Sun & Spoon (Hardcover)
|Author: Kevin Henkes|
|It has been only two months since Spoon Gilmore's grandmother died, but already he is worried that he will forget her. Spoon's life doesn't leave him much time to think, so he does something he soon regrets but cannot admit. With empathy and sensitivity Caldecott Honor recipient Kevin Henkes has created a poignant story of painful loss and amazing discovery.|
From the Publisher:
It had been only two months since Spoon Gilmore's grandmother died, but already he was worried that he would forget her. That's why he needed something of Gram's - something special that had belonged to her, something to remember her by.
Spoon wasn't quite sure what the something was, though he knew he would know it when he saw it. But Spoon's little sister, Joanie, did not leave him much time to look. She was always following him, demanding attention. Spoon didn't have the time he needed to think, or perhaps he wouldn't have done what he did.
02 Nutmeg State Children's Book Award Masterlist and 00-01 Young Reader's Choice Award Program Masterlist
"Like Henkes's other novels, this is more restrained in tone than his picture books, but it is infused with the same good humor, wisdom, and respect for children's hearts and minds that characterize all his works." 06/01/1997 New York Times Book Review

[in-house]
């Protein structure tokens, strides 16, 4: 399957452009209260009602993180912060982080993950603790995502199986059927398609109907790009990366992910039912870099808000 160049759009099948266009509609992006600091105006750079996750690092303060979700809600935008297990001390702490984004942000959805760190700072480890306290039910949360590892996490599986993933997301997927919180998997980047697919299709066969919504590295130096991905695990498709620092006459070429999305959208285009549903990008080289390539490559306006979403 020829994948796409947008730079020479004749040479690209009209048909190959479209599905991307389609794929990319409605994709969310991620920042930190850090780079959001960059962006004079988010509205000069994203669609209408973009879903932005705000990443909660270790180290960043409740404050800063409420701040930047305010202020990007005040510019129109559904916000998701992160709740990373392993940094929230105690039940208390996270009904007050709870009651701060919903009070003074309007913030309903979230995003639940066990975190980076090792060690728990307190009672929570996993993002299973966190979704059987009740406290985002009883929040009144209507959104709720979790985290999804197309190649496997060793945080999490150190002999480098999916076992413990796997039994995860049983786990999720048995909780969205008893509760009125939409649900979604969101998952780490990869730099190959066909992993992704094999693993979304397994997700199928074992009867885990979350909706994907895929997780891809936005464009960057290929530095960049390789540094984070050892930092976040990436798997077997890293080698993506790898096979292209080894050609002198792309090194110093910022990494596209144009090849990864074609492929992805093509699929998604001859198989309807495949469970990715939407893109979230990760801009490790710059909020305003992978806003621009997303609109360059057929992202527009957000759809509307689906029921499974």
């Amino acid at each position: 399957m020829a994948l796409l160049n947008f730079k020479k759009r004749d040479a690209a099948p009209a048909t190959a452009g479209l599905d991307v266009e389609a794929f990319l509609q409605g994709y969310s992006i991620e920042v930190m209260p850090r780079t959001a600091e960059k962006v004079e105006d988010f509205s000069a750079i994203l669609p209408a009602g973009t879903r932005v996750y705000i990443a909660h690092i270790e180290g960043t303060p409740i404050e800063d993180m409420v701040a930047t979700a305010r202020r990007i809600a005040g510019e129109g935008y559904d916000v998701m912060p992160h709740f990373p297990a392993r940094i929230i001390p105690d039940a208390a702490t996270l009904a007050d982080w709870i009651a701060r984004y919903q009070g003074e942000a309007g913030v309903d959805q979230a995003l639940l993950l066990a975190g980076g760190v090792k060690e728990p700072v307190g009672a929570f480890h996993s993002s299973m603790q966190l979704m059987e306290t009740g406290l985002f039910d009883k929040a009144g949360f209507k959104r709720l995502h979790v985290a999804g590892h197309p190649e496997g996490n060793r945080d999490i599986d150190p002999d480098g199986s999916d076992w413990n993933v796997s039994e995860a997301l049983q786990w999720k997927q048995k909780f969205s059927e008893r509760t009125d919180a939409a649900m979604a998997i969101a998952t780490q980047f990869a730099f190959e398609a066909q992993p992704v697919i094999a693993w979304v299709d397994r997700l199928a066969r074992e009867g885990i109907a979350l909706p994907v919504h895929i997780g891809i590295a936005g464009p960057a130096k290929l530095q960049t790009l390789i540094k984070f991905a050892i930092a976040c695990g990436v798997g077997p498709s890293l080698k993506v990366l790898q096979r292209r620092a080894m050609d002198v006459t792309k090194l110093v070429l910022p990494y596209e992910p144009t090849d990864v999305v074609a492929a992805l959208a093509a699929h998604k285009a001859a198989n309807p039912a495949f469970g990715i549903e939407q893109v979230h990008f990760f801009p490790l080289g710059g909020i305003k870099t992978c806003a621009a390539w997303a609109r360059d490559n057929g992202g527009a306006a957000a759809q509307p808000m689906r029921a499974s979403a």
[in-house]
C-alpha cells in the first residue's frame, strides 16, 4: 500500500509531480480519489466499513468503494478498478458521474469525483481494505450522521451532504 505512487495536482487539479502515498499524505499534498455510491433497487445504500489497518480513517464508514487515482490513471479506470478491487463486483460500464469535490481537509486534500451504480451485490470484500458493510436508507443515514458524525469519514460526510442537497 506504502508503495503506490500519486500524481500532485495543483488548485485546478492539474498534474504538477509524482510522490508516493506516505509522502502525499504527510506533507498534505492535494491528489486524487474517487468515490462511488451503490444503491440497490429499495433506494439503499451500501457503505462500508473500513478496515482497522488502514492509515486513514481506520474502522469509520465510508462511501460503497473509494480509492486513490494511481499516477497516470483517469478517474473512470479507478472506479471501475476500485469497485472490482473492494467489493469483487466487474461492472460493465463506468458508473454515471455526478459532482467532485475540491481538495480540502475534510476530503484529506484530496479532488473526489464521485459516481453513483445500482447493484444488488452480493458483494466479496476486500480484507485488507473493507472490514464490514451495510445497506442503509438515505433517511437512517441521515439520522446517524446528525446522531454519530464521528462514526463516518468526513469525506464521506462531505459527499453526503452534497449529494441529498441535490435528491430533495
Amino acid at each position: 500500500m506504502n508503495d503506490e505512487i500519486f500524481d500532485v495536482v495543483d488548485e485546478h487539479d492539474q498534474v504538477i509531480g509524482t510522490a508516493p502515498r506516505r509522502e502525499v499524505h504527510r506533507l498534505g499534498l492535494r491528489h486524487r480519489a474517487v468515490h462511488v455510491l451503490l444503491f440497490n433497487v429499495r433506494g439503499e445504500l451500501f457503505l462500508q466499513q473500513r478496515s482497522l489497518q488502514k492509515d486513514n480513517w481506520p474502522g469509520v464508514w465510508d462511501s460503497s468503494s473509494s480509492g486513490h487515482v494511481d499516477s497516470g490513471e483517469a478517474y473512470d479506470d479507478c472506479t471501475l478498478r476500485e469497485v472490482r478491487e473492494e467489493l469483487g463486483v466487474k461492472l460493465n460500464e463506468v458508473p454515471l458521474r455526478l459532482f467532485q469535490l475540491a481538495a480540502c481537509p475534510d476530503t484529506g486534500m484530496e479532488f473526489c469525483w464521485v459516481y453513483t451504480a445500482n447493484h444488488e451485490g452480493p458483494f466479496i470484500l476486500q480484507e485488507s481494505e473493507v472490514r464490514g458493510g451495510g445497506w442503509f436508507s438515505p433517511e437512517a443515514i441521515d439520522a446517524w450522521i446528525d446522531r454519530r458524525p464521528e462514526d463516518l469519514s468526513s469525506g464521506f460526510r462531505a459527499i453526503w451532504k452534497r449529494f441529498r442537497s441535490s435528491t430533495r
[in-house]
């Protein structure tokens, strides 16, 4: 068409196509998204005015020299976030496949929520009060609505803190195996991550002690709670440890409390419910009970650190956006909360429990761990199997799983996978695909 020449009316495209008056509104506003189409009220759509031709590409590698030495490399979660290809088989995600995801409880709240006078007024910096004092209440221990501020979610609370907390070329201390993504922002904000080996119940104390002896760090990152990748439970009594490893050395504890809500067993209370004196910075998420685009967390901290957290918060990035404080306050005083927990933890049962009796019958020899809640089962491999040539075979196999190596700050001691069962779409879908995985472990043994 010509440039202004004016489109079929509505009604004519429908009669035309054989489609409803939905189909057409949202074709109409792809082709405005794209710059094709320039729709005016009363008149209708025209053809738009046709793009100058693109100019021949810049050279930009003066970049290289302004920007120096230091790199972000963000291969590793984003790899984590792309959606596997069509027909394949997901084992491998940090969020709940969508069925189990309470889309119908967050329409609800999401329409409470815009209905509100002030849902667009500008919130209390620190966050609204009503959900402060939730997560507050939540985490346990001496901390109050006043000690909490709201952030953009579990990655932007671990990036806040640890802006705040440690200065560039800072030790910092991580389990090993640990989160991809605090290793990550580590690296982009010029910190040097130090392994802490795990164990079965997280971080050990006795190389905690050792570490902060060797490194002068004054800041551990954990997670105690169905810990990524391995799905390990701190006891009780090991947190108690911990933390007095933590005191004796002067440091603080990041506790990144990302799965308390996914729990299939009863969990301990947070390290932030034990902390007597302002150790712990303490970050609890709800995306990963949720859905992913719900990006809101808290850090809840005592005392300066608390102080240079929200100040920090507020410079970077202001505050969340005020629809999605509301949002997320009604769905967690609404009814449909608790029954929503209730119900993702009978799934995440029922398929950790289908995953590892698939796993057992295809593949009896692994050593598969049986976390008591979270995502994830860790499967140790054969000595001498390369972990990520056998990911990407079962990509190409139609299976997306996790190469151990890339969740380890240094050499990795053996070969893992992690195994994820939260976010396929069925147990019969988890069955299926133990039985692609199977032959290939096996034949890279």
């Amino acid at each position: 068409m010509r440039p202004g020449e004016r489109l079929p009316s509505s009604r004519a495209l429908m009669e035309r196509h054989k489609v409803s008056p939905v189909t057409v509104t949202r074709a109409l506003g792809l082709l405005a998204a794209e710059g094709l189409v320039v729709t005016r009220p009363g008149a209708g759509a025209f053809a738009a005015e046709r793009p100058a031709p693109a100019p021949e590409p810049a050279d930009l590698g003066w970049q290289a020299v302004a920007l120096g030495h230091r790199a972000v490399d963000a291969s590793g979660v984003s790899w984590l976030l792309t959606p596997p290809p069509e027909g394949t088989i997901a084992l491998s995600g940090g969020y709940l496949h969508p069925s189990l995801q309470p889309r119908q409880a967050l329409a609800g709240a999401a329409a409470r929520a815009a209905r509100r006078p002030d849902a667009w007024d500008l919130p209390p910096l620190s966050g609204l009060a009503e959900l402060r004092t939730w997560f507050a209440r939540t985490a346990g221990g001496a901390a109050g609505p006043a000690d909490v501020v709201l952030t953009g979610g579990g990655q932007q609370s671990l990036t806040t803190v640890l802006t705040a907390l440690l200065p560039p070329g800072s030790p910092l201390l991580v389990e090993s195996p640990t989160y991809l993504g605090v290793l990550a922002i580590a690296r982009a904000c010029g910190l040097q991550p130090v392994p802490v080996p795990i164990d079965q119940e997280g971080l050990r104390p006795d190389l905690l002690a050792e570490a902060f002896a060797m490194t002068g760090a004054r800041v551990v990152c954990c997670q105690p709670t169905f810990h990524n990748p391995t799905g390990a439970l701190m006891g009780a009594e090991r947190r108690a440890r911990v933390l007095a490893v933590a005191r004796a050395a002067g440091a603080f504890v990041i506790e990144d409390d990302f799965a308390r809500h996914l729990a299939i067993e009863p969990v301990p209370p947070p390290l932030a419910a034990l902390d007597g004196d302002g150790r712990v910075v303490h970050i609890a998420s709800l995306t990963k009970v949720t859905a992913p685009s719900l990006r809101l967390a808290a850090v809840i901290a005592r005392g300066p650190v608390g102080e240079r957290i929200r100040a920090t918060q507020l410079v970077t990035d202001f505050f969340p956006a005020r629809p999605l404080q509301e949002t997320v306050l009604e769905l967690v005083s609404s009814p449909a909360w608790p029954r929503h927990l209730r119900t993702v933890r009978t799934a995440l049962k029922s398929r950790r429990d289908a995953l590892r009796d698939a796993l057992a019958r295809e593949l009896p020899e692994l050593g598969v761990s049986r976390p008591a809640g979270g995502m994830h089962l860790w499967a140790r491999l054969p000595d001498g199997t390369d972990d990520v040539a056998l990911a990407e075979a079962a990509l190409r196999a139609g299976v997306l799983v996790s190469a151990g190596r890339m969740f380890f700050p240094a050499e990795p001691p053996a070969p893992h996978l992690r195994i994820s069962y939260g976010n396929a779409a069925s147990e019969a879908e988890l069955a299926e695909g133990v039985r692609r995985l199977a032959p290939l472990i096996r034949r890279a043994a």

"...not just another tale about the death of a grandmother. Rather, it is centered in that uncomfortable preadolescent limbo where Spoon, neither child nor adult, is temporarily stranded. Nostalgically, Spoon remembers when his father used to toss him in the air and flip him up on his shoulder, but knows he's too big for that now." - Elizabeth Spires 11/16/1997 Five Owls
"Henkes takes you directly inside this boy's private, unsayable feelings and thoughts, enabling you to know him more precisely than it's sometimes possible to know a child or grandchild of your own....Weighty though this subject is, Henkes's touch is light and deft. This book is fresh, delightful from start to end." - Doris Orgel September/October 1997